Ariane Chavasse, is eavesdropping on a conversation between her father, private detective Claude Chavasse and his client, "Monsieur X". After learning of his wife's affair with Frank Flannagan, Monsieur X says he plans to shoot Flannagan later that day. When Ariane cannot get the police to go warn him, she decides to go tell him herself.
|Lise Bourdin was born on November 30, 1925 in Néris-les-Bains, Allier, France. She is an actress, known for Love in the Afternoon (1957), The River of Three Junks (1957) and The River Girl(1954).|
The shy girl pretends to be a femme fatale to interest him. She agrees to meet him the next afternoon and ends up becoming his lover for the evening until his plane leaves.
After a year, Flannagan returns to Paris. The two meet by chance at an opera and start seeing each other again. This time, she comes up with stories of imaginary lovers based on her father's cases. Flannagan, is not to sure whether he believes her or not. Flannagan, decides to hire Ariane's own father to investigate. It does not take long for Chavasse, to realize the mystery woman is Ariane. He informs his client that his daughter made up her love life. Will Flannagan, return to Paris or will he stay and marry Ariane?
One of the things I loved about this film was the beautiful, black and white photography of Paris. Filming locations included the Château of Vitry in the Yvelines, the Palais Garnier (Paris Opera), and the Hôtel Ritz Paris.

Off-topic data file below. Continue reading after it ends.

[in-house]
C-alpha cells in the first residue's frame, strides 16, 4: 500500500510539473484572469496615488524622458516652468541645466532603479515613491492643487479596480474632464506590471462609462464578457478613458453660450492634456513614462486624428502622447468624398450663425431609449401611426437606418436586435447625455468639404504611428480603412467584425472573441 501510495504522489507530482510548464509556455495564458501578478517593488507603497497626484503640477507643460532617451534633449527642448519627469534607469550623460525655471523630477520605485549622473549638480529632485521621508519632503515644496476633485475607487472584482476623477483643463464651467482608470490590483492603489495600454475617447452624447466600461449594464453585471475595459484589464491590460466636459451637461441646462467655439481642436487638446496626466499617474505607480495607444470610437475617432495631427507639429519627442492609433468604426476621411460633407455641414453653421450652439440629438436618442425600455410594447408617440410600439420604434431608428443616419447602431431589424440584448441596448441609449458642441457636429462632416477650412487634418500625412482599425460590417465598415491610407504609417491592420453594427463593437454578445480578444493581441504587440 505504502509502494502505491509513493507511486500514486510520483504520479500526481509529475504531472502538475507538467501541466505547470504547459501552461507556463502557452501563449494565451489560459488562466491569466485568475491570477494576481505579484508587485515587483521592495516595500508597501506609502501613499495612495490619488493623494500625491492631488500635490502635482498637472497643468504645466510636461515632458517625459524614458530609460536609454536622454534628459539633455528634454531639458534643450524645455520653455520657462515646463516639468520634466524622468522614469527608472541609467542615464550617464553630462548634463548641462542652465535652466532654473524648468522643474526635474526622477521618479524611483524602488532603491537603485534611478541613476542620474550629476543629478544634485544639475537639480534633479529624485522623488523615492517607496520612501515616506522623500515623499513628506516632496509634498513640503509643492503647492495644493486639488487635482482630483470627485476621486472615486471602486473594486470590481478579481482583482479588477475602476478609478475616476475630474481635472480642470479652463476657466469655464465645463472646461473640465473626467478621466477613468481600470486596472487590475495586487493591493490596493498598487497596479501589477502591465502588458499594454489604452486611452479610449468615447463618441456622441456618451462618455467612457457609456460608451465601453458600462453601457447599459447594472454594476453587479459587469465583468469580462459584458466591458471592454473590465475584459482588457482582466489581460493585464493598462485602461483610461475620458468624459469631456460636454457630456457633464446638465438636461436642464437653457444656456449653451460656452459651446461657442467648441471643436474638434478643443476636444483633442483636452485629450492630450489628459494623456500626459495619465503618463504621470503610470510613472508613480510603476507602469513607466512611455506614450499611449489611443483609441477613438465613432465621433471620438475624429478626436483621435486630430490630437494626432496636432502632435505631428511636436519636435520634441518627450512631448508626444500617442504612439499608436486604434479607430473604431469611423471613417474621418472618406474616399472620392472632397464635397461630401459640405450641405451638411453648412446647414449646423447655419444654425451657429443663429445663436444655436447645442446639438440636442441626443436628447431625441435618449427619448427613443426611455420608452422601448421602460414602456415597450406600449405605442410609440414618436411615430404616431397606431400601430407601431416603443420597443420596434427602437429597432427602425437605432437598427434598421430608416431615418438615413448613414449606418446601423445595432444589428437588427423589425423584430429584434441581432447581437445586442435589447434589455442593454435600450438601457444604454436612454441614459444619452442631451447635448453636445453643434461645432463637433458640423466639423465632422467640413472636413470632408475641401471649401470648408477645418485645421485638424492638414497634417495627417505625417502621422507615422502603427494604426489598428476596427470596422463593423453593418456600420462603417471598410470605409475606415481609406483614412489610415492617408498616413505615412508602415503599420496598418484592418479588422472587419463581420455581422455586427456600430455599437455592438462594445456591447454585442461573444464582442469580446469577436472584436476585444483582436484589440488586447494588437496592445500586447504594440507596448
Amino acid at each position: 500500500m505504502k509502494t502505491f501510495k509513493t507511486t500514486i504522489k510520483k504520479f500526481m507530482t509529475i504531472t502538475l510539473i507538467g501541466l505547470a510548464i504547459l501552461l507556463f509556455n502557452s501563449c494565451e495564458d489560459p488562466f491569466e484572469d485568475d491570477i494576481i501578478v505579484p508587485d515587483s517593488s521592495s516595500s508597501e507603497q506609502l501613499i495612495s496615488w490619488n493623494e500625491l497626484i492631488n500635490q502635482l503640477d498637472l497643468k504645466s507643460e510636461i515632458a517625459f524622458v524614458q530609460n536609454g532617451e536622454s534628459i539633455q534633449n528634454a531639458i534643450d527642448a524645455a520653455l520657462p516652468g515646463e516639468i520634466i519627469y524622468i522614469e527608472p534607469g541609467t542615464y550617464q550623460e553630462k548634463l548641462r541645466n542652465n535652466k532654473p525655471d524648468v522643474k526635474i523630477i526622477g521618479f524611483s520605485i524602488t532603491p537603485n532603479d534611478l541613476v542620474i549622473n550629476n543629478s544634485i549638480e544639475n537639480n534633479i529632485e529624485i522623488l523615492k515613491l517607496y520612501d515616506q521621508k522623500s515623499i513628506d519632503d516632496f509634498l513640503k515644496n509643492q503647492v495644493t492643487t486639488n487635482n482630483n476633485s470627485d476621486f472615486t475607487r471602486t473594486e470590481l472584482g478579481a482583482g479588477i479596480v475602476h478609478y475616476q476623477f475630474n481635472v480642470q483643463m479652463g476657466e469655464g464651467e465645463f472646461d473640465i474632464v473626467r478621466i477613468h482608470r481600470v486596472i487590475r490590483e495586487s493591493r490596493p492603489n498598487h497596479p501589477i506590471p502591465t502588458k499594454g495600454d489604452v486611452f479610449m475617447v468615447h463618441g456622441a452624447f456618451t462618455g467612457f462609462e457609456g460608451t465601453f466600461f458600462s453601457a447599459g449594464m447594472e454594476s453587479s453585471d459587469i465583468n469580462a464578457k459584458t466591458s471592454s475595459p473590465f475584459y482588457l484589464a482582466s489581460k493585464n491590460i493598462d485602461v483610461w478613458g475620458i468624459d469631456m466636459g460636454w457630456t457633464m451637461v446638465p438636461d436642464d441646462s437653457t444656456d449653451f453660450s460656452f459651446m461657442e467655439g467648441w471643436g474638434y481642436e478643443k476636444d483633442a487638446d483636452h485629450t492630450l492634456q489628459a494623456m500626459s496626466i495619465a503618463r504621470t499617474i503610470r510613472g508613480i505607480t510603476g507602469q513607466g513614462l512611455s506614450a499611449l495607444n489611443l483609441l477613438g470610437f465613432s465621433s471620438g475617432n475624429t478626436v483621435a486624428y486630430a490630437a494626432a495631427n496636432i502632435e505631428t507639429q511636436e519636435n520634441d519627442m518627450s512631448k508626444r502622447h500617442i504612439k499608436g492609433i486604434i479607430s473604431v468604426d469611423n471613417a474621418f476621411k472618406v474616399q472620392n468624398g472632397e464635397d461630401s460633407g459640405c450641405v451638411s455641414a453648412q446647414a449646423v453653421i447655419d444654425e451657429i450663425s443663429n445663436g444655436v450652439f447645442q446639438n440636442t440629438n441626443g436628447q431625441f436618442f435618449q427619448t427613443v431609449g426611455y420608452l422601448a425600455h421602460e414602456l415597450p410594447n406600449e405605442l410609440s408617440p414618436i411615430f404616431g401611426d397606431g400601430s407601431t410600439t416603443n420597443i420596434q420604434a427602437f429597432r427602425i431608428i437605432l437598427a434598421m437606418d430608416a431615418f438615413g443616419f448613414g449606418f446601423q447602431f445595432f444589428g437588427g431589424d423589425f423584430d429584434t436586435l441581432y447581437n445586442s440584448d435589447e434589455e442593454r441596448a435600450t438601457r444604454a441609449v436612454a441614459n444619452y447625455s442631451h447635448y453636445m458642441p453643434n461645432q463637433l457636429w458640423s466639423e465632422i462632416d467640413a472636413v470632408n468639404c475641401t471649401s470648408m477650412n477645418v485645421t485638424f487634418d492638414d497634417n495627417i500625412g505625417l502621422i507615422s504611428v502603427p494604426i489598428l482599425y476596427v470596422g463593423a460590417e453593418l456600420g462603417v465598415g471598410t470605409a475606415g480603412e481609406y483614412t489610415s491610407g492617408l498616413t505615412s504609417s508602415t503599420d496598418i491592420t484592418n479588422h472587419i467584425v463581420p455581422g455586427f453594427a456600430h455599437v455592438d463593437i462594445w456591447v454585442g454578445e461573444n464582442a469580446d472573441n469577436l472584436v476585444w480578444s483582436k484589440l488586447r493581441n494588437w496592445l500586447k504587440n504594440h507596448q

At first the age difference is obvious, with Cooper seemingly mis-cast as a womanizer, but, I dunno.. he is so charming that he kind of grows on you. Given how much older Gary Cooper(56) was than Audrey Hepburn(28), you have to wonder: How, exactly did he land this role? According to Charlotte Chandler's biography of director Billy Wilder (and as cited by Wikipedia), Cooper won the role because he and Wilder had similar tastes and Cooper would be "good company" during scene shoots in Paris.
I thought Hepburn, gave one of her best performances first as a shy innocent girl, who turns into a charming femme fatale . I also enjoyed the a cute narration epilogue by, Chevalier, which he explains to American movie goers the lovers got married... just so you didn't have to worry about the characters living in sin. It was 1957 after all. Although Wilder objected to the addition, he was forced to include it to stop complaints.
Music, also plays an important role in the film. Much of the prelude to the Richard Wagner opera Tristan und Isolde is heard during a scene in the opera house, and Gypsy style melodies play in Flannagan's many love scenes. Matty Malneck, wrote three songs for the film, including the title song. Also heard are "C'est si bon," "L'ame Des Poètes" by Charles Trenet, and "Fascination," which is hummed through out the film by Ariane.